It is also notable that the abundance of an individual species decreases with temperature and inversely with diversity Fouke et al. As each species occupies a specific niche in the hot spring environment, annual changes in organism abundance and location may occur due to temperature and sunlight variations Castenholz, This migration phenomenon is typically absent in organisms using chemosynthesis rather than photosynthesis. Why do we care? It is such organisms that are most likely responsible for creating a world, by oxygenating the atmosphere, where more complex and diverse organisms could inhabit.

These early extremophiles could thus be considered our ultimate ancestors. This variation is due mainly to temperature variation within the stream channel. Schematic diagram of facies and conditions variation with distance from the spring source of Angel Terrace, Mammoth Hot Spring, Yellowstone National Park. Rates are travertine depositional rates. As a visitor to Yellowstone National Park you do not need specialized equipment to observe the microbial community, just your eyes. On this fieldtrip there were several stops, such as Mud Volcanoes, Norris Geyser Basin, and Mammoth Hot Springs that exhibited a wide variety of thermophilic microorganisms.

When visiting these two locations, take care with cameras as steam from acidic pools can etch lenses. Beyond careful camera usage and sulfuric fumes, enjoy the colorful element that the extremophiles add to the geologic phenomena of the Yellowstone National Park hot springs and ponder what these extreme organisms adapted to in a harsh early Earth environment. References: Castenholz, R.

Bacteriological Reviews. Fouke B. Canadian Journal of Earth Sciences. Yellowstone Journalist Worshop. Limnology and Oceanography. Multiple successive pulses of mafic magma were intruded into the upper crust of the Wyoming Craton at approximately 2. The source of the magma is thought to be the result of extensive crustal assimilation by a rising komatiitic melt Longhi et al.

Thrusting along the main Horseman Thrust Fig.

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Geologic map of the Stillwater Complex. The Ultramafic Zone is dominated by olivine and orthopyroxene cumulate rocks with numerous chromitite seams seams A-G. There are several competing hypotheses for how these layers were formed see below. The Banded Zone marks the appearance of cumulus plagioclase, where anorthosite monomineralic plagioclase layers are common.

Layered intrusions are one of the principle means of understanding the nature of igneous differentiation on earth. When the mantle initially melts, the composition of the magma is basaltic. Yet the upper and middle continental crust is largely granitic. There are two ways to generate a granitic composition from a basaltic composition: partial melting or fractional crystallization. Layered intrusions are the primary observational evidence available to study how fractional crystallization works and how magma and ultimately rock compositions evolve on Earth.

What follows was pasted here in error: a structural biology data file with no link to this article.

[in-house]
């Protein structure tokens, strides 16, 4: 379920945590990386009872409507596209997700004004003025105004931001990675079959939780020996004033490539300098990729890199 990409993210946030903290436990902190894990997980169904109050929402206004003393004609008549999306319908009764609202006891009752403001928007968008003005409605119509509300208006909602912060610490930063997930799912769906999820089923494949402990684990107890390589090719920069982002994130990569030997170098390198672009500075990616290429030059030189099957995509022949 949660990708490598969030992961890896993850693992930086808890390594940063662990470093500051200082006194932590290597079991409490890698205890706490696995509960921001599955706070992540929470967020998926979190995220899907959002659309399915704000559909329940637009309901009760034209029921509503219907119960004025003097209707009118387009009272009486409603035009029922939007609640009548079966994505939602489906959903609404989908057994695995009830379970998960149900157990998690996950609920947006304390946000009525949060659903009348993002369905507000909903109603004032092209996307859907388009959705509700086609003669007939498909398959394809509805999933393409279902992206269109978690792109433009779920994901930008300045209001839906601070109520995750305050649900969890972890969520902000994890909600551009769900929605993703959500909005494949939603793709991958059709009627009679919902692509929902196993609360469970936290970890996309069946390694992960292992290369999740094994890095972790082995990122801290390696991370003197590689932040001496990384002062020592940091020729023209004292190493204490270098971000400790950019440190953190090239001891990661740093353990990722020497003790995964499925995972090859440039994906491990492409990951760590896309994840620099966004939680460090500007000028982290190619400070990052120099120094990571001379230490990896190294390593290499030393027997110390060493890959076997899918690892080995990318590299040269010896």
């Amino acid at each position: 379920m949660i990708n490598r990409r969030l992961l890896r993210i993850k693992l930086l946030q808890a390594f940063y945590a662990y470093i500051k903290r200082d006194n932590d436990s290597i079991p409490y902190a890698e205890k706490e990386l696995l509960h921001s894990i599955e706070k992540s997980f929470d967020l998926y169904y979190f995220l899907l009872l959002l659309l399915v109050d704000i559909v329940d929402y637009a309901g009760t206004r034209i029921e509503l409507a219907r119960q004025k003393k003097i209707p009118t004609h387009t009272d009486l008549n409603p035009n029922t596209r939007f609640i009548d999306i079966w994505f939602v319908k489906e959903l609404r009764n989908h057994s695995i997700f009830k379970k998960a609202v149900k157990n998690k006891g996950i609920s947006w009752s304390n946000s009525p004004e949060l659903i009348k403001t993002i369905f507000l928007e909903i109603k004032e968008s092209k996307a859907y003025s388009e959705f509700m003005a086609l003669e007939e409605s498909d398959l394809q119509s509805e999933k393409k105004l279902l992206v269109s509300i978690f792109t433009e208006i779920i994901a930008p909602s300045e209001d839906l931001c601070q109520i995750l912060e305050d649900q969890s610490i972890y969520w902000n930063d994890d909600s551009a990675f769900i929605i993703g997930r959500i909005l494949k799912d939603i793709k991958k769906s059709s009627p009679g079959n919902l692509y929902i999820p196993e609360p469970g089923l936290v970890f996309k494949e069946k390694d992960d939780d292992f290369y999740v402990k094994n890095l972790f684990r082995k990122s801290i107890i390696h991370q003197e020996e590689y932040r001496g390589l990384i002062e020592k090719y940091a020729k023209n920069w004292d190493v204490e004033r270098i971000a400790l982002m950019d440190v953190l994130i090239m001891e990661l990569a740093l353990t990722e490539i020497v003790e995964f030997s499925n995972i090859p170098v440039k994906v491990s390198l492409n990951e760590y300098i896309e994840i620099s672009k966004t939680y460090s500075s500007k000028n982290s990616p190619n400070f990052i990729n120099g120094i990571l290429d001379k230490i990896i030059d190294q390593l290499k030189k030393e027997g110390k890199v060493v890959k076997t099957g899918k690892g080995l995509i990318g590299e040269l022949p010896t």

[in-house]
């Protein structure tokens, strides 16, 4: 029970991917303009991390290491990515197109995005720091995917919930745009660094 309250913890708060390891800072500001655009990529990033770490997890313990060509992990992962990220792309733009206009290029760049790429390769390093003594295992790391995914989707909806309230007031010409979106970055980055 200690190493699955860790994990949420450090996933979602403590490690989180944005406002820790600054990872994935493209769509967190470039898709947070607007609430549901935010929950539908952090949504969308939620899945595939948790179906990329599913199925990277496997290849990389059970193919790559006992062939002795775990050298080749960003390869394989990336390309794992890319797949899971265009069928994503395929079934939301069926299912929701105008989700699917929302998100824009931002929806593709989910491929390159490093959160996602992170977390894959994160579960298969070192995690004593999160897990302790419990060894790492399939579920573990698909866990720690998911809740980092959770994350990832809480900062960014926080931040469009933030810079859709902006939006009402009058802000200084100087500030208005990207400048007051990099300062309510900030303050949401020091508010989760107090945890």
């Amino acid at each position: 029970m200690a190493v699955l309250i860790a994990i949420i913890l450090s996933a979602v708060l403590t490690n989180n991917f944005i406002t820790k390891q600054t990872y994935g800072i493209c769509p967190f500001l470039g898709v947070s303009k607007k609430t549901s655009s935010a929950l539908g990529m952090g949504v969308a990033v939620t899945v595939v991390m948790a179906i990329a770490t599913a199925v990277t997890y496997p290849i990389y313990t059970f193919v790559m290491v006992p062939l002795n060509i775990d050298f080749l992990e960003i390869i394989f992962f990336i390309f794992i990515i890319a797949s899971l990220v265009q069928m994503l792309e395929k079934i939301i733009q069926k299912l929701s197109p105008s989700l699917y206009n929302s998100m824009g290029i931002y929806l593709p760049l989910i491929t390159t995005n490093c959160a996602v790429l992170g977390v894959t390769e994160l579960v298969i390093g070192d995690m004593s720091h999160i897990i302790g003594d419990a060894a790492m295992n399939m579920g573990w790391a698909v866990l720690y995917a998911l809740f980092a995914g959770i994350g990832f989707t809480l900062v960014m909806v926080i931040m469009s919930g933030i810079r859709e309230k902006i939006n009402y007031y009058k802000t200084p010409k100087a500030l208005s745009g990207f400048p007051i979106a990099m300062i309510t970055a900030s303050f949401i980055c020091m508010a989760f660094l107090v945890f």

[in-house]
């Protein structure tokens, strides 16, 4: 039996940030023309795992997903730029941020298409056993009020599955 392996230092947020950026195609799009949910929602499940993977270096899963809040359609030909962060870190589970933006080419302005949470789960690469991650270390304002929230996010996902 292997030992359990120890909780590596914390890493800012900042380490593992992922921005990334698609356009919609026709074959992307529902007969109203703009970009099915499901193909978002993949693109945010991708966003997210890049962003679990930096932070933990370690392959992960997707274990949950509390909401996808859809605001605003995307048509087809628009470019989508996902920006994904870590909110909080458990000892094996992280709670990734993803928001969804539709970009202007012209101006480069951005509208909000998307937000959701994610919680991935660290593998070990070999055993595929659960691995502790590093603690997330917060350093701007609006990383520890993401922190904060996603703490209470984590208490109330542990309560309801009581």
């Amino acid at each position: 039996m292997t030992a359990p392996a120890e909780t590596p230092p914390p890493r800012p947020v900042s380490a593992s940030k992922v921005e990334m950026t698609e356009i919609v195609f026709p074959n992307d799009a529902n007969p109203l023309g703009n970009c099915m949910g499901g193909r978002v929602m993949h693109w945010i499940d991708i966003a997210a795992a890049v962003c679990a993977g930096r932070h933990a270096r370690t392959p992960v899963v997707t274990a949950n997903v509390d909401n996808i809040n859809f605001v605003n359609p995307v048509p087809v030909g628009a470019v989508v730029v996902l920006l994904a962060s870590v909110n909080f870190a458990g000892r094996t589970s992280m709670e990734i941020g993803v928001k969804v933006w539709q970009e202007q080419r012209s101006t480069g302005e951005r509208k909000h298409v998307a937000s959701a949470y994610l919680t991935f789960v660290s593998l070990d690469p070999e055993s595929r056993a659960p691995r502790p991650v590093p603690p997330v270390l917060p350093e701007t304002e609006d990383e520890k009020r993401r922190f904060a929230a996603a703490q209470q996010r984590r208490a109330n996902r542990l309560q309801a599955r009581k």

This is because as these large basaltic magma chambers cool, they start to crystallize. Certain minerals, such as olivine and orthopyroxene, form at higher temperatures and are the first to be removed. In the Stillwater, the removal of olivine and orthopyroxene is recorded by the Ultramafic Zone rocks. Other minerals, such as plagioclase, clinopyroxene, and magnetite, form later this is seen in the Banded Zone. Thus, the succession of rock types records the progressive cooling and crystallization of a previously homogeneous magma composition.

After removing these minerals, with their different chemical compositions, the last bit of magma to crystallize will have a much different chemistry — it will look very much like a granite. However, there are other intrusions like the Bushveld Complex, South Africa or the Skaergaard Intrusion, East Greenland, that show the full progression. In fact, the Stillwater Complex has the highest grade PGE ore body on the planet, and is highly prized for its palladium contents.

The J-M reef is a pegmatitic olivine-orthopyroxene layer that was likely formed by a massive influx of new magma that was near sulfide saturation. The Stillwater Complex is famous among magma chamber dynamicists for its inch-scale layering Figure The origin of igneous layering is still highly debated. For a more detailed review of layering mechanisms see Naslund and McBirney Yellow arrow indicates location of hammer for scale.

References: [1] DePaolo and Wasserberg Geochim. Acta 43 [2] Nunes Geochim. Acta 45 [3] Premo et al. The HMD surface is flat and nearly level, having a slope of less than 2 degrees. The underlying rocks are undisturbed. The rocks that have been detached are extensively deformed and broken up. B Stratigraphic column showing the location of the detachment horizon. From Hague, The first is the surface along which the allocthon detached.